11th IEEE/ACM International Symposium on Modeling, Analysis and Simulation of Computer Telecommunications Systems, 2003. MASCOTS 2003. (2003)
Oct. 12, 2003 to Oct. 15, 2003
Zachary Kurmas , Georgia Tech
Kimberly Keeton , Hewlett-Packard Labs
Kenneth Mackenzie , Georgia Tech
Storage systems designers are still searching for better methods of obtaining representative I/O workloads to drive studies of I/O systems. Traces of production workloads are very accurate, but inflexible and difficult to obtain. The use of synthetic workloads addresses these limitations; however, synthetic workloads are accurate only if they share certain key properties with the production workload on which they are based (e.g., mean request size, read percentage). Unfortunately, we do not know which properties are "key" for a given workload and storage system.<div></div> We have developed a tool, the Distiller, that automatically identifies the key properties ("attribute-values") of the workload. The Distiller then uses these attribute-values to generate a synthetic workload representative of the production workload. This paper presents the design and evaluation of the Distiller. We demonstrate how the Distiller finds representative synthetic workloads for simple artificial workloads and three production workload traces.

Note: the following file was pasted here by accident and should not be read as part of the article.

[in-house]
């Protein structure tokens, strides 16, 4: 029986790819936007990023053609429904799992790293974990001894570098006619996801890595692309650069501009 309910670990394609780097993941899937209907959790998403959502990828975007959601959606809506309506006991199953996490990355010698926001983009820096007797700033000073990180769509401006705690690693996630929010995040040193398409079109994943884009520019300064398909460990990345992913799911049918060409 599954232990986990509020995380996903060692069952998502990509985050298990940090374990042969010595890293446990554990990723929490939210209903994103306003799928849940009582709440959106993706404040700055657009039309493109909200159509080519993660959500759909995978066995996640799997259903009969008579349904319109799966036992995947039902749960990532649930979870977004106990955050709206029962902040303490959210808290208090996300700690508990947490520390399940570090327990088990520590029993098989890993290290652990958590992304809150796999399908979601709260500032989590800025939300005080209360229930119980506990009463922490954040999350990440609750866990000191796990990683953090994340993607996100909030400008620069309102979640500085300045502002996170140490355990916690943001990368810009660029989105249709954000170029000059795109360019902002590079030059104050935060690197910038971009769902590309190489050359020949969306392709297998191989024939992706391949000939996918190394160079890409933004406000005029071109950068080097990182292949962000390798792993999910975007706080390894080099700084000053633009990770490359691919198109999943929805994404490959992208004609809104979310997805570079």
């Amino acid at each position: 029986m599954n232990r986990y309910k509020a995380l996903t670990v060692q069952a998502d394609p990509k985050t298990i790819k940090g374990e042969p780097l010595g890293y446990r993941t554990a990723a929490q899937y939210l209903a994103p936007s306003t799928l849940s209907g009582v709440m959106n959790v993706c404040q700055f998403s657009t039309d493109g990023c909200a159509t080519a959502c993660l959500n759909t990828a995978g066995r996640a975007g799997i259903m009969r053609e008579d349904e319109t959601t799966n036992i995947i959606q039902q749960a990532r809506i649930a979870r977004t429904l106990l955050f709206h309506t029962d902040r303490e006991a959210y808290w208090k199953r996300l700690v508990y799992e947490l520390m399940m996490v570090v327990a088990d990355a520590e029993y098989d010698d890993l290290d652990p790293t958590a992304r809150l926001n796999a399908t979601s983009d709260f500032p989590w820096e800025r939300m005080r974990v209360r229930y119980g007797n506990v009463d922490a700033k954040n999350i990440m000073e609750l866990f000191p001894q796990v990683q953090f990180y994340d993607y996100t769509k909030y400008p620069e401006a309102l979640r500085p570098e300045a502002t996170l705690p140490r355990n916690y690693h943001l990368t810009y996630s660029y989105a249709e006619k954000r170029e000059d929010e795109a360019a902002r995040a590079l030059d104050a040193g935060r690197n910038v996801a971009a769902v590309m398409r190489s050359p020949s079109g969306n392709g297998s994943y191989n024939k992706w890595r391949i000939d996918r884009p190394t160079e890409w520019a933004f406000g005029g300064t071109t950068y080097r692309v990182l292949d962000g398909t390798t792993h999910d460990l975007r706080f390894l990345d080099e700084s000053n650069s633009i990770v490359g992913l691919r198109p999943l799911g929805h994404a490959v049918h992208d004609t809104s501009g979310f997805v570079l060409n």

K. Keeton, Z. Kurmas and K. Mackenzie, "Synthesizing Representative I/O Workloads Using Iterative Distillation," 11th IEEE/ACM International Symposium on Modeling, Analysis and Simulation of Computer Telecommunications Systems, 2003. MASCOTS 2003.(MASCOTS), Orlando, Florida, 2003, pp. 6.